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A 21st Century Agenda in Support of Amazonian Conservation

Associate Professor Dr. Cynthia Simmons and a team of international scholars – including UF Geography’s Dr. Robert Walker, Michael Waylen, and Aghane Antunes – present a strategy for achieving sustainable development in Amazonia, given global climate change and the massive infrastructure program planned for the region, in their latest paper Science in support of Amazonian conservation in the 21st century: the case of Brazil published in Biotropica, the journal of the Association of Tropical Biology and Conservation. The paper is featured on the front cover of the journal with a photo of Munduruku Women taken at gathering in July 2018 at Patawazal community in the Tapajos river valley, Para State, Brazil, taken by UF Geography doctoral student Ms. Maira Irigaray. On the banner is a greeting to participants “SAWE´! SAWE´! SAWE´!” a Munduruku battle cry signifying “We Are United, And Determined!” “The aim of the gathering was to empower and unite women and men of the tribe to defend their lands, life and culture, which today are in greater peril as Brazil’s President-elect, Jair Bolsonaro, vows to fast-track the large-scale mining and infrastructure plans they have been fighting years to stop,” said Dr. Simmons.

The fate of Amazonia is of great concern given its value as a global resource and the extent of its degradation to date. With nearly 20 percent of a pristine forest gone up in smoke, what happens in the 21st century will determine the fate of this last remaining tropical wilderness. The prognosis is not good, given the Initiative for the Integration of the Regional Infrastructure of South America (IIRSA), the cross-continental program of infrastructure development being undertaken by the South American nations. Recent declines in rates of deforestation have raised some hope that the Amazonian nations will be able to ensure the long-run integrity of the region’s ecosystems. The new infrastructure plans could reverse these promising trends. Land clearance for agricultural development may soon be overshadowed by forest die-back associated with global climate change. While infrastructure development will likely bring economic opportunity to the residents of Amazonia, the growth it stimulates will surely generate substantial environmental impacts and strenuous efforts will be required to conserve it for future generations.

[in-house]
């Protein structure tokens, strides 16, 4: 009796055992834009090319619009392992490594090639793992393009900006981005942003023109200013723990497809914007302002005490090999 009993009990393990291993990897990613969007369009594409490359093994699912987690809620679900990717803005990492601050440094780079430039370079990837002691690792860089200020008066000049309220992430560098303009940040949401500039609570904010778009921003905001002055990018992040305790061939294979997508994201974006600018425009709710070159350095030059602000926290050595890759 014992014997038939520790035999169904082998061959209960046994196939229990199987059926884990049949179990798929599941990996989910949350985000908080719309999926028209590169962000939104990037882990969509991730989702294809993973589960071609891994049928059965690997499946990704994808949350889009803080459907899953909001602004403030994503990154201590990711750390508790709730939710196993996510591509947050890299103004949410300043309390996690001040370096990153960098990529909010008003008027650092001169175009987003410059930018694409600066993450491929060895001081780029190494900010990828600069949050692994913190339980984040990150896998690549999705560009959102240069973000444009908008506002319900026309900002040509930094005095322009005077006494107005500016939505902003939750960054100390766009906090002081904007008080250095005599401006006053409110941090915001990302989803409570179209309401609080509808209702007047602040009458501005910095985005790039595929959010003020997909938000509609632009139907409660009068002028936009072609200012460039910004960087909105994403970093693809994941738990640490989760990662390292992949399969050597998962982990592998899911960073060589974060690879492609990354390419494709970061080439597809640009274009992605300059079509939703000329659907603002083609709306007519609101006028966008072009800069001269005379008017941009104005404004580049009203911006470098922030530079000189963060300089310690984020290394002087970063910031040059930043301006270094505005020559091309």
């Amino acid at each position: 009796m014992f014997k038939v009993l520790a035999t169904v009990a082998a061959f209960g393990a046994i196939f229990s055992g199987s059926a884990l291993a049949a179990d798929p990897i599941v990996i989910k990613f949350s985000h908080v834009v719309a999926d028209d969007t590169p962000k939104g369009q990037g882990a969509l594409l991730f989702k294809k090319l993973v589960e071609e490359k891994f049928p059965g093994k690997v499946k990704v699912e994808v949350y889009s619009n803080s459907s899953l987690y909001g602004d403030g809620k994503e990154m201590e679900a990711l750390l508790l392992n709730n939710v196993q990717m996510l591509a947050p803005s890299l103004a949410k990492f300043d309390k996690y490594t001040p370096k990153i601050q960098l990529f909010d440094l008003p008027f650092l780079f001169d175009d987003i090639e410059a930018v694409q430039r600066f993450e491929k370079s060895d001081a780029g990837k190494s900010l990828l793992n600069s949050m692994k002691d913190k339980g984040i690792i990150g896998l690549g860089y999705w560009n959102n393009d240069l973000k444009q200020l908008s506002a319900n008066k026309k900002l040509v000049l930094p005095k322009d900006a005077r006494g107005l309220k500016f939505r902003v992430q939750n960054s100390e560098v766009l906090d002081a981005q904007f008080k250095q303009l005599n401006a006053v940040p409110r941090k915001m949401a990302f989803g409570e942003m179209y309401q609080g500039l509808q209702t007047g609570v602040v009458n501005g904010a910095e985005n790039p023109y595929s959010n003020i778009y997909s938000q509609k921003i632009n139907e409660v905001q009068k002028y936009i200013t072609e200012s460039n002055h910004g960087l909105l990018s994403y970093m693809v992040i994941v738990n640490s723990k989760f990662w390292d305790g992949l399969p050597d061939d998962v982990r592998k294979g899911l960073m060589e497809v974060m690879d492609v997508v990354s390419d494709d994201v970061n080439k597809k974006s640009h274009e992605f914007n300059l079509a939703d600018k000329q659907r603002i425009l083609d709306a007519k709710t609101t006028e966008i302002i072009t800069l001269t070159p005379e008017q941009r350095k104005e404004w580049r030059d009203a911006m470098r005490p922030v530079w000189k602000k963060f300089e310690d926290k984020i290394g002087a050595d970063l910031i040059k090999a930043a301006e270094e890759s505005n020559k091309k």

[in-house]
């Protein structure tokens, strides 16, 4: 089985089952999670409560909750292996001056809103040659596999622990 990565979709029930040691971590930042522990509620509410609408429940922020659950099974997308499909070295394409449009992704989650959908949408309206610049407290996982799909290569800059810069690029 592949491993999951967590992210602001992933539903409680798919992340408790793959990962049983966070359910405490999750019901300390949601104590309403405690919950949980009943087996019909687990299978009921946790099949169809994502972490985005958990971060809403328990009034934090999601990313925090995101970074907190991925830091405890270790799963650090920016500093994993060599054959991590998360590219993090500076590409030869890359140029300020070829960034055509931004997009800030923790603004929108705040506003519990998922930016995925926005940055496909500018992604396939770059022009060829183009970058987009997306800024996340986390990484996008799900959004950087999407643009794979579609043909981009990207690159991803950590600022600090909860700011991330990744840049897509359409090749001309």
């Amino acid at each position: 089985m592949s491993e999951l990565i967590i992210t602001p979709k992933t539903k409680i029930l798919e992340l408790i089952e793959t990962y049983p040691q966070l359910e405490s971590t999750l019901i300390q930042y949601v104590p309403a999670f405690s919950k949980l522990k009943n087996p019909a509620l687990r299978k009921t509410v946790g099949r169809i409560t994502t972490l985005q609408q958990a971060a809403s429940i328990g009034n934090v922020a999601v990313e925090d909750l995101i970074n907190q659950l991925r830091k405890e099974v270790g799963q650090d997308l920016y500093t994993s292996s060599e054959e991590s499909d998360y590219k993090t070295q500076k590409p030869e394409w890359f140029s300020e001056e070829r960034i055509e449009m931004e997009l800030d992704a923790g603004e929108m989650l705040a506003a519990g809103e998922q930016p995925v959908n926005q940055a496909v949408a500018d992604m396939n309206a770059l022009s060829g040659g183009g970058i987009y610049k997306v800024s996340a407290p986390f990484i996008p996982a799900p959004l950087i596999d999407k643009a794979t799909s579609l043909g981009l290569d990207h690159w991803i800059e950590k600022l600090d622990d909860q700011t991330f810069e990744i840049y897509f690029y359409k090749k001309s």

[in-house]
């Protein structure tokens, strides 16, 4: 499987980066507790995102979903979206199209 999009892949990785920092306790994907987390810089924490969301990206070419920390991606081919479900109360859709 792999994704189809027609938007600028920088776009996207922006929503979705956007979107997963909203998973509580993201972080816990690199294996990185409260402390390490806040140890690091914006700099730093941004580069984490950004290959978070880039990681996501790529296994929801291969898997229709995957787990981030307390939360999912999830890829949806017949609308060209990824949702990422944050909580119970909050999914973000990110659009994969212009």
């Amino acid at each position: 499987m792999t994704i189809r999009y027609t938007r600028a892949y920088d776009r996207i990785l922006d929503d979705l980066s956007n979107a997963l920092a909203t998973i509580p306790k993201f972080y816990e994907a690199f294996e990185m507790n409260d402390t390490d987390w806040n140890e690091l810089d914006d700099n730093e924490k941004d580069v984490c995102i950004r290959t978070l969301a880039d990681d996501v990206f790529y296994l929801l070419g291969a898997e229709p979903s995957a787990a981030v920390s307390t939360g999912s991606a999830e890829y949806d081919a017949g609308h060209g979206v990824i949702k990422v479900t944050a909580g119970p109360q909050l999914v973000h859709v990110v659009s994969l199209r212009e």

The paper sheds light on the massive scale and integrated blueprint design of IIRSA’s transcontinental plan, which synchronizes municipal, state, and national level road and rail projects, with national hydro-electric dam projects that serve the dual purposes to generate energy required for electricity intensive industrialization and make navigable the main tributaries of the Amazon through locks and reservoirs coupled with rock demolition, dredging, and channelization. It clearly illustrates the looming threat from infrastructure plans with a focus on the Tapajos Valley, Para State, where projects will dissect the Munuduruku homelands and transform the entire basin to make way for the Mississippi of South America, Brazil’s ultimate goal to spur the economy. “Readers will be surprised by the magnitude of this integrated plan, and worried when they contemplate the potential cumulative and synergistic impacts that will surely have dire consequences for the environment and the region’s populations,” explained Dr. Simmons.

The paper articulates an approach to conservation based on decades of transdisciplinary research and collaboration among the team of scientists that envisions organizing Amazonia’s protected areas into a basin-scale System of Refugia (SR), capable of maintaining biodiversity and ecosystem services in the face of climate change. It also presents a coordinated program of interdisciplinary research capable of simulating Amazonia’s coupled natural and human systems and assessing the social and environmental impacts from IIRSA. Thus it provides essential information for planners and policy makers to select more sustainable alternatives, and it could serve as an early warning system for communities and environments at risk.

For more information, contact Dr. Cynthia Simmons. The full article is available at Biotropica.